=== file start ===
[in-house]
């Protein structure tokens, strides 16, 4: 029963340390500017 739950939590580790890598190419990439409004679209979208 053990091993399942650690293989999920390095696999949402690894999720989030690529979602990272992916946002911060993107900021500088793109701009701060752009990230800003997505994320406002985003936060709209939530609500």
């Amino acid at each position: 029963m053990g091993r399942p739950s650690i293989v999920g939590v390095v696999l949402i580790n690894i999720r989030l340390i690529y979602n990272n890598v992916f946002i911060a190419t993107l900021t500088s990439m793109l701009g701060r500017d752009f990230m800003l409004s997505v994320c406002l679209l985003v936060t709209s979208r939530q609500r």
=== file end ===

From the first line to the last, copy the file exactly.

[in-house]
């Protein structure tokens, strides 16, 4: 029963340390500017 739950939590580790890598190419990439409004679209979208 053990091993399942650690293989999920390095696999949402690894999720989030690529979602990272992916946002911060993107900021500088793109701009701060752009990230800003997505994320406002985003936060709209939530609500």
């Amino acid at each position: 029963m053990g091993r399942p739950s650690i293989v999920g939590v390095v696999l949402i580790n690894i999720r989030l340390i690529y979602n990272n890598v992916f946002i911060a190419t993107l900021t500088s990439m793109l701009g701060r500017d752009f990230m800003l409004s997505v994320c406002l679209l985003v936060t709209s979208r939530q609500r």